and at higher speeds,” said Filips Lombaert, products manager of BU-Technical Fabrics, a division
of Picanol.At ITMA 2003, Picanol exhibited a number of weaving machines, including the TERRYplus
air-jet weaving machine equipped with a jacquard system, and several versions of its new GamMax
rapier weaving machine.According to the company, this latest machine offers great versatility.
Among its numerous applications is the fabrication of technical fabrics.

Picanol’s Terryplus air-jet weaving machine was on show at ITMA 2003.PromatechItaly-based
Promatech, which comprises Somet and Vamatex, is widely known for its line of weaving machines such
as the Mythos, Thema Super Excel and Alpha from Somet; and the Leonardo and K88 weaving machines
from Vamatex.A company spokesman declared recently that, in terms of tendencies, the firm has been
very successful with its rapier weaving machines, but its line of air-jet weaving machines is
growing rapidly in importance in the market.At ITMA 2003, Promatech exhibited two Mythos Tec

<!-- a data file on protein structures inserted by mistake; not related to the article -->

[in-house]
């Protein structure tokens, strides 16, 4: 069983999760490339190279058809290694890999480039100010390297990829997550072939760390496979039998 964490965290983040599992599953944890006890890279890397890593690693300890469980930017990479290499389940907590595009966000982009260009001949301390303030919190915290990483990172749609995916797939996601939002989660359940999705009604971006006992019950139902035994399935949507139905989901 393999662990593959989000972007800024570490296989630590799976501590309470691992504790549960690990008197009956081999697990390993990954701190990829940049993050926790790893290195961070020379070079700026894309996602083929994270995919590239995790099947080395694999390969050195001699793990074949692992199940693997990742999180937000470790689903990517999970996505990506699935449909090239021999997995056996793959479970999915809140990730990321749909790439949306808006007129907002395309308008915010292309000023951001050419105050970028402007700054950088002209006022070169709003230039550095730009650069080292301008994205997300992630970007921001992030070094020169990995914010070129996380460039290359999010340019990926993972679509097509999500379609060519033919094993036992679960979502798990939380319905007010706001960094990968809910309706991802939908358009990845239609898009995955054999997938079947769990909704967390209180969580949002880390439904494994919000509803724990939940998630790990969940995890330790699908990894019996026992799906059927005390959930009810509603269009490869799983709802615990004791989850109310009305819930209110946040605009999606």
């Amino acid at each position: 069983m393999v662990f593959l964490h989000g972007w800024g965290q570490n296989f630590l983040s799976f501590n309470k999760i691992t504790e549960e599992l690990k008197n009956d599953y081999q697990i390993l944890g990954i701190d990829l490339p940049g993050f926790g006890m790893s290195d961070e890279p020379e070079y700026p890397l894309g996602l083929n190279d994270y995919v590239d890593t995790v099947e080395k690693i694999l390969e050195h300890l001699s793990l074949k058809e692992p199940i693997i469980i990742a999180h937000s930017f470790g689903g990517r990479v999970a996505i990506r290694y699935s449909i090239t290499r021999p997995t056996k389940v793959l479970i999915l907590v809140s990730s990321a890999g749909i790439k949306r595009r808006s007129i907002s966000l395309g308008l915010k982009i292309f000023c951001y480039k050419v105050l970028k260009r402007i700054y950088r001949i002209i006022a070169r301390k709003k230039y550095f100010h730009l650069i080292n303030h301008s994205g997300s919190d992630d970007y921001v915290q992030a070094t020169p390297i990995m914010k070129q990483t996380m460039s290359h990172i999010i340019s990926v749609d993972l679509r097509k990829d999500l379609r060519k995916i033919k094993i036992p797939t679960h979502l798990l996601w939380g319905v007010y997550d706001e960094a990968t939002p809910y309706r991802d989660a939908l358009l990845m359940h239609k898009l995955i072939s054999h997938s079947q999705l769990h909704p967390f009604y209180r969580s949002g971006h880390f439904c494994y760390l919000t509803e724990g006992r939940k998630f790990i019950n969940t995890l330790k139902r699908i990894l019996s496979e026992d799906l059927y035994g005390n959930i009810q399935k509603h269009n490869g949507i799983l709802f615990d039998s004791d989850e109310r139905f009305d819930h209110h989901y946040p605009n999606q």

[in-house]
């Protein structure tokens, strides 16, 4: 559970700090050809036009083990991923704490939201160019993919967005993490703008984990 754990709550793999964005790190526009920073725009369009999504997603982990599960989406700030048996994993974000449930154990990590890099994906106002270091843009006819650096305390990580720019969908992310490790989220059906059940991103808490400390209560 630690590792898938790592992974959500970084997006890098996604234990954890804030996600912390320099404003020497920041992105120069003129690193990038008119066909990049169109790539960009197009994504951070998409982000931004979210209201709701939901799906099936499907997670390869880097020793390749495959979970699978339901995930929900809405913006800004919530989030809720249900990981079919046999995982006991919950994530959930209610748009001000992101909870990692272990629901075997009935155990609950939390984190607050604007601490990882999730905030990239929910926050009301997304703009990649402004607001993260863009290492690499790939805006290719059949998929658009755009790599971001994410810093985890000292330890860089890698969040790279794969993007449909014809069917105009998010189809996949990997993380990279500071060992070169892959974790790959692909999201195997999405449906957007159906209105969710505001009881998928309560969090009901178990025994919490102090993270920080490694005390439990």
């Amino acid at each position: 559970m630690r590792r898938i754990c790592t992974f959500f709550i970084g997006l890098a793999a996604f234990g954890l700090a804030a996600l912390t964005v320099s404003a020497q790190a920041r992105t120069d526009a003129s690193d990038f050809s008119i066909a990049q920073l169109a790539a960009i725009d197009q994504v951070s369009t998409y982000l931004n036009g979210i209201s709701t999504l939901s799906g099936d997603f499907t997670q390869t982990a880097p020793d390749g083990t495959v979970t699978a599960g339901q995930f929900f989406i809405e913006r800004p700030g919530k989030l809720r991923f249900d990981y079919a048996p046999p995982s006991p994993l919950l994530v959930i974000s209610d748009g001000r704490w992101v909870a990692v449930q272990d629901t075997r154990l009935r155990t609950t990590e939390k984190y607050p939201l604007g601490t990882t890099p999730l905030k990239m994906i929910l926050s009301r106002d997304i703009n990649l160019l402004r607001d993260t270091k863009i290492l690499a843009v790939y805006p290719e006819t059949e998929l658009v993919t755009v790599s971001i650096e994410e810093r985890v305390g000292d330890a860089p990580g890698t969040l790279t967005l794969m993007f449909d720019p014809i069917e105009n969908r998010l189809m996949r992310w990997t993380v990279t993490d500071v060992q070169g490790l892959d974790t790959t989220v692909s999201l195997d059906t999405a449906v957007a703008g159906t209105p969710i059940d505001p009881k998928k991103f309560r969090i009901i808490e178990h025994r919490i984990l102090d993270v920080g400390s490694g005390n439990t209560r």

air-jet weaving machines working at a great speed to produce cotton fabrics with difficult patterns
and demonstrating the versatility and productivity of these machines.Promatech also presented its
negative rapier weaving machine Alpha 3200 equipped with doublewidth jacquard for the production of
upholstery fabrics.Other weaving machines exhibited by the company included the Alpha 2200 with
dobby for the production of high-quality wool fabrics; its new Leonardo Silver with guided rapier
system; and the FTS without hooks, which can be used in a wide variety of applications, according
to the company.

Promatech exhibited its line of Alpha weaving machines by Somet at ITMA 2003.

Winter 2003